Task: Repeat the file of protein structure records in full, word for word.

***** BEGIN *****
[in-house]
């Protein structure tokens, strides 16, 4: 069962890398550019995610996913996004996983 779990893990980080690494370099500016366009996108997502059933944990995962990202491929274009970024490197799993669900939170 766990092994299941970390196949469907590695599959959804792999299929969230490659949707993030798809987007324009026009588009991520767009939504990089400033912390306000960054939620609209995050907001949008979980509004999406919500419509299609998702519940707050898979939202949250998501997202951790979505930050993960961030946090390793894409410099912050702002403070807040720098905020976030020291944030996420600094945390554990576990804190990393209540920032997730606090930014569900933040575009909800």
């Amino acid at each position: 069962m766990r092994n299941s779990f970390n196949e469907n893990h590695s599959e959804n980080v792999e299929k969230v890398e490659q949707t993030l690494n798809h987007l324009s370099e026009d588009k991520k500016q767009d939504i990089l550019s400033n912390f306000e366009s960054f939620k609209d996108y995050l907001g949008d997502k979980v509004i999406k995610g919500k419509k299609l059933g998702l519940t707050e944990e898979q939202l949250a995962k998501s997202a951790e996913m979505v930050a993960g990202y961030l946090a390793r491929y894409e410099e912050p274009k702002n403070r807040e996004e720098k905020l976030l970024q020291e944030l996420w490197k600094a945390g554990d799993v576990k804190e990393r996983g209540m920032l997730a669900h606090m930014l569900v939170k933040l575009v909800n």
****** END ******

[in-house]
């Protein structure tokens, strides 16, 4: 069962890398550019995610996913996004996983 779990893990980080690494370099500016366009996108997502059933944990995962990202491929274009970024490197799993669900939170 766990092994299941970390196949469907590695599959959804792999299929969230490659949707993030798809987007324009026009588009991520767009939504990089400033912390306000960054939620609209995050907001949008979980509004999406919500419509299609998702519940707050898979939202949250998501997202951790979505930050993960961030946090390793894409410099912050702002403070807040720098905020976030020291944030996420600094945390554990576990804190990393209540920032997730606090930014569900933040575009909800």
């Amino acid at each position: 069962m766990r092994n299941s779990f970390n196949e469907n893990h590695s599959e959804n980080v792999e299929k969230v890398e490659q949707t993030l690494n798809h987007l324009s370099e026009d588009k991520k500016q767009d939504i990089l550019s400033n912390f306000e366009s960054f939620k609209d996108y995050l907001g949008d997502k979980v509004i999406k995610g919500k419509k299609l059933g998702l519940t707050e944990e898979q939202l949250a995962k998501s997202a951790e996913m979505v930050a993960g990202y961030l946090a390793r491929y894409e410099e912050p274009k702002n403070r807040e996004e720098k905020l976030l970024q020291e944030l996420w490197k600094a945390g554990d799993v576990k804190e990393r996983g209540m920032l997730a669900h606090m930014l569900v939170k933040l575009v909800n």